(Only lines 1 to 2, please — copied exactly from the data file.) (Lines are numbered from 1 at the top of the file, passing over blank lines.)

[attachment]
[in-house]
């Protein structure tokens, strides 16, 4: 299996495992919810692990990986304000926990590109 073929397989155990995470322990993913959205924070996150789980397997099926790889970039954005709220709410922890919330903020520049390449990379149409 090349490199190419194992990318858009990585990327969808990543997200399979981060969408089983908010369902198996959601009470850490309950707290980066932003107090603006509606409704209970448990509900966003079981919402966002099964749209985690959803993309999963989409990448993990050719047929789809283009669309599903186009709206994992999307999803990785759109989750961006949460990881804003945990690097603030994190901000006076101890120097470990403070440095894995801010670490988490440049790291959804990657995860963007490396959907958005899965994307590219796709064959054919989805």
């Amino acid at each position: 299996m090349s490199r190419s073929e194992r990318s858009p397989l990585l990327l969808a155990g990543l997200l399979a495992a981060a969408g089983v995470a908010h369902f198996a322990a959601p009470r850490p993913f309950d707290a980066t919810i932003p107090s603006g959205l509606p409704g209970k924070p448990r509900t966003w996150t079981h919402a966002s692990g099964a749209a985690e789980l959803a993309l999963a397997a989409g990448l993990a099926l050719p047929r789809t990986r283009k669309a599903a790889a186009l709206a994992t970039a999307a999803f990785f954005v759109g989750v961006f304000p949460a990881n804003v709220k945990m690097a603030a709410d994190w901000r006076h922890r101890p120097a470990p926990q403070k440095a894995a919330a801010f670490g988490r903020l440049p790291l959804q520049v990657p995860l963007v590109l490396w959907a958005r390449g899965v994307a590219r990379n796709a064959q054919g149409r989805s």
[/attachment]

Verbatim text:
[in-house]
């Protein structure tokens, strides 16, 4: 299996495992919810692990990986304000926990590109 073929397989155990995470322990993913959205924070996150789980397997099926790889970039954005709220709410922890919330903020520049390449990379149409 090349490199190419194992990318858009990585990327969808990543997200399979981060969408089983908010369902198996959601009470850490309950707290980066932003107090603006509606409704209970448990509900966003079981919402966002099964749209985690959803993309999963989409990448993990050719047929789809283009669309599903186009709206994992999307999803990785759109989750961006949460990881804003945990690097603030994190901000006076101890120097470990403070440095894995801010670490988490440049790291959804990657995860963007490396959907958005899965994307590219796709064959054919989805």